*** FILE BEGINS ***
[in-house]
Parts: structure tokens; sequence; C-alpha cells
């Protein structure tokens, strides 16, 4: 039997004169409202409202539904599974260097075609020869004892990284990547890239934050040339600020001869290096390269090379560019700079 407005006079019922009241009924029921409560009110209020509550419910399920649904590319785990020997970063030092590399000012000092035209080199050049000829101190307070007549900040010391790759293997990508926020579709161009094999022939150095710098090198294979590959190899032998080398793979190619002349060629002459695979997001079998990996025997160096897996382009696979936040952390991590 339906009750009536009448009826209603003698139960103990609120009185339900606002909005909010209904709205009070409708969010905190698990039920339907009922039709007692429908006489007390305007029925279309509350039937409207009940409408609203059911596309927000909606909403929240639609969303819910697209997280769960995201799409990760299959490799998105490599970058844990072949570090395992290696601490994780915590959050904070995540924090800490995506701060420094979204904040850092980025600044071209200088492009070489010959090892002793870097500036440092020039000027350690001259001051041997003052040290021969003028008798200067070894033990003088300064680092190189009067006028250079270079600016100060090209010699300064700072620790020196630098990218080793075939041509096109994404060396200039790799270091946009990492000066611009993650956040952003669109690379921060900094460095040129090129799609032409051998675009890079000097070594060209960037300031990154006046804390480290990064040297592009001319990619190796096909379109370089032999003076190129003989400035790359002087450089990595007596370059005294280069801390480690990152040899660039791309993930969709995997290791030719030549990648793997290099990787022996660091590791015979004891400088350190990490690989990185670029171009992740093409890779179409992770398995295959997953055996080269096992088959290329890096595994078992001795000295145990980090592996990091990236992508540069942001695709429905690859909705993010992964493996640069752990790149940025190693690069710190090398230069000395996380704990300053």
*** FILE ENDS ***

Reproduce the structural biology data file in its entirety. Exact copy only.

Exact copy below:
[in-house]
Parts: structure tokens; sequence; C-alpha cells
């Protein structure tokens, strides 16, 4: 039997004169409202409202539904599974260097075609020869004892990284990547890239934050040339600020001869290096390269090379560019700079 407005006079019922009241009924029921409560009110209020509550419910399920649904590319785990020997970063030092590399000012000092035209080199050049000829101190307070007549900040010391790759293997990508926020579709161009094999022939150095710098090198294979590959190899032998080398793979190619002349060629002459695979997001079998990996025997160096897996382009696979936040952390991590 339906009750009536009448009826209603003698139960103990609120009185339900606002909005909010209904709205009070409708969010905190698990039920339907009922039709007692429908006489007390305007029925279309509350039937409207009940409408609203059911596309927000909606909403929240639609969303819910697209997280769960995201799409990760299959490799998105490599970058844990072949570090395992290696601490994780915590959050904070995540924090800490995506701060420094979204904040850092980025600044071209200088492009070489010959090892002793870097500036440092020039000027350690001259001051041997003052040290021969003028008798200067070894033990003088300064680092190189009067006028250079270079600016100060090209010699300064700072620790020196630098990218080793075939041509096109994404060396200039790799270091946009990492000066611009993650956040952003669109690379921060900094460095040129090129799609032409051998675009890079000097070594060209960037300031990154006046804390480290990064040297592009001319990619190796096909379109370089032999003076190129003989400035790359002087450089990595007596370059005294280069801390480690990152040899660039791309993930969709995997290791030719030549990648793997290099990787022996660091590791015979004891400088350190990490690989990185670029171009992740093409890779179409992770398995295959997953055996080269096992088959290329890096595994078992001795000295145990980090592996990091990236992508540069942001695709429905690859909705993010992964493996640069752990790149940025190693690069710190090398230069000395996380704990300053």